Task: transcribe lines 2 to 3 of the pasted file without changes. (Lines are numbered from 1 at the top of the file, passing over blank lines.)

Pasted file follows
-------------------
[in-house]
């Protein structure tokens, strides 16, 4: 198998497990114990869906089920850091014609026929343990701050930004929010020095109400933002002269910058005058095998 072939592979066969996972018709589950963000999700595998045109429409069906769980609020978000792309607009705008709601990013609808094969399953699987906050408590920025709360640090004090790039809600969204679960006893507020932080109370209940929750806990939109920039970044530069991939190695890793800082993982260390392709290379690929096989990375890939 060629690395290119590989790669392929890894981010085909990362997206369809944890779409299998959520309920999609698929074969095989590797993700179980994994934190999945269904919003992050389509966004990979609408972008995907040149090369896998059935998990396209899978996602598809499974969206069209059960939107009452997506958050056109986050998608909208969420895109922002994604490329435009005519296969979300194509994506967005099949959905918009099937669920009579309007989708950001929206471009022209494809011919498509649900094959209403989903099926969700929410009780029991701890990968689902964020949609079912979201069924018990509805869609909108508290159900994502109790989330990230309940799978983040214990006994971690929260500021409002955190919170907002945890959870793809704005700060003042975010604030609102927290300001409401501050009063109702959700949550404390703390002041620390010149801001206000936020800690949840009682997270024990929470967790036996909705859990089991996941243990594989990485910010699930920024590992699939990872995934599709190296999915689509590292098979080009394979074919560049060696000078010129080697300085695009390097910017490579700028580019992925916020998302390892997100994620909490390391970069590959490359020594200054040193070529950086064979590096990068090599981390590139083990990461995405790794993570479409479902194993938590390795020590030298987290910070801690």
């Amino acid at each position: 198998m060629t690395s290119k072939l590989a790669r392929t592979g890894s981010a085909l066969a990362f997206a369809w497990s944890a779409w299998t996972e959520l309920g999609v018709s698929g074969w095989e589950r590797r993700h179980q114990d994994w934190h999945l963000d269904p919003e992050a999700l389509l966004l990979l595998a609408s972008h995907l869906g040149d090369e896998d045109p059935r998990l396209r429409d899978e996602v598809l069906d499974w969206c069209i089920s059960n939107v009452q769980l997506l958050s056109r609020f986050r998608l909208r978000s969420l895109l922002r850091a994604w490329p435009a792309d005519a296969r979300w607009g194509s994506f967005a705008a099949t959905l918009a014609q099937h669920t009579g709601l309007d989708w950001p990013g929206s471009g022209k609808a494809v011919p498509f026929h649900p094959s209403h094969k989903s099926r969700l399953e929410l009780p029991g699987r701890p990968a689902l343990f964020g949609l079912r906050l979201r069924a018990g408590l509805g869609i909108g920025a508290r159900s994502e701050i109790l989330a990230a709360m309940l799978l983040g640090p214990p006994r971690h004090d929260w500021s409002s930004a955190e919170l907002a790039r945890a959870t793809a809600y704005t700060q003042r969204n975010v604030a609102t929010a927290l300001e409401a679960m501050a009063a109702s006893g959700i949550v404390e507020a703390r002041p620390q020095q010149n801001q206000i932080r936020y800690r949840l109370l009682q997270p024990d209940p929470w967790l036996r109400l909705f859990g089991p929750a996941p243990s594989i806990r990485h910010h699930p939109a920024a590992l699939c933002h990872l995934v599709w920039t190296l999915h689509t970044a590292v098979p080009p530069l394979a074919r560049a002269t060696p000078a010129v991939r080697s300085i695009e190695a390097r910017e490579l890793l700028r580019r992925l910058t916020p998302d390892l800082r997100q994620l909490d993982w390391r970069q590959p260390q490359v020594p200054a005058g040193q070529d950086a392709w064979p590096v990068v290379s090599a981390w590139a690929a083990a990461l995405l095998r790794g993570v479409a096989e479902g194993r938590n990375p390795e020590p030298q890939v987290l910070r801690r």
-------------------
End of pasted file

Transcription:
């Protein structure tokens, strides 16, 4: 198998497990114990869906089920850091014609026929343990701050930004929010020095109400933002002269910058005058095998 072939592979066969996972018709589950963000999700595998045109429409069906769980609020978000792309607009705008709601990013609808094969399953699987906050408590920025709360640090004090790039809600969204679960006893507020932080109370209940929750806990939109920039970044530069991939190695890793800082993982260390392709290379690929096989990375890939 060629690395290119590989790669392929890894981010085909990362997206369809944890779409299998959520309920999609698929074969095989590797993700179980994994934190999945269904919003992050389509966004990979609408972008995907040149090369896998059935998990396209899978996602598809499974969206069209059960939107009452997506958050056109986050998608909208969420895109922002994604490329435009005519296969979300194509994506967005099949959905918009099937669920009579309007989708950001929206471009022209494809011919498509649900094959209403989903099926969700929410009780029991701890990968689902964020949609079912979201069924018990509805869609909108508290159900994502109790989330990230309940799978983040214990006994971690929260500021409002955190919170907002945890959870793809704005700060003042975010604030609102927290300001409401501050009063109702959700949550404390703390002041620390010149801001206000936020800690949840009682997270024990929470967790036996909705859990089991996941243990594989990485910010699930920024590992699939990872995934599709190296999915689509590292098979080009394979074919560049060696000078010129080697300085695009390097910017490579700028580019992925916020998302390892997100994620909490390391970069590959490359020594200054040193070529950086064979590096990068090599981390590139083990990461995405790794993570479409479902194993938590390795020590030298987290910070801690």
């Amino acid at each position: 198998m060629t690395s290119k072939l590989a790669r392929t592979g890894s981010a085909l066969a990362f997206a369809w497990s944890a779409w299998t996972e959520l309920g999609v018709s698929g074969w095989e589950r590797r993700h179980q114990d994994w934190h999945l963000d269904p919003e992050a999700l389509l966004l990979l595998a609408s972008h995907l869906g040149d090369e896998d045109p059935r998990l396209r429409d899978e996602v598809l069906d499974w969206c069209i089920s059960n939107v009452q769980l997506l958050s056109r609020f986050r998608l909208r978000s969420l895109l922002r850091a994604w490329p435009a792309d005519a296969r979300w607009g194509s994506f967005a705008a099949t959905l918009a014609q099937h669920t009579g709601l309007d989708w950001p990013g929206s471009g022209k609808a494809v011919p498509f026929h649900p094959s209403h094969k989903s099926r969700l399953e929410l009780p029991g699987r701890p990968a689902l343990f964020g949609l079912r906050l979201r069924a018990g408590l509805g869609i909108g920025a508290r159900s994502e701050i109790l989330a990230a709360m309940l799978l983040g640090p214990p006994r971690h004090d929260w500021s409002s930004a955190e919170l907002a790039r945890a959870t793809a809600y704005t700060q003042r969204n975010v604030a609102t929010a927290l300001e409401a679960m501050a009063a109702s006893g959700i949550v404390e507020a703390r002041p620390q020095q010149n801001q206000i932080r936020y800690r949840l109370l009682q997270p024990d209940p929470w967790l036996r109400l909705f859990g089991p929750a996941p243990s594989i806990r990485h910010h699930p939109a920024a590992l699939c933002h990872l995934v599709w920039t190296l999915h689509t970044a590292v098979p080009p530069l394979a074919r560049a002269t060696p000078a010129v991939r080697s300085i695009e190695a390097r910017e490579l890793l700028r580019r992925l910058t916020p998302d390892l800082r997100q994620l909490d993982w390391r970069q590959p260390q490359v020594p200054a005058g040193q070529d950086a392709w064979p590096v990068v290379s090599a981390w590139a690929a083990a990461l995405l095998r790794g993570v479409a096989e479902g194993r938590n990375p390795e020590p030298q890939v987290l910070r801690r």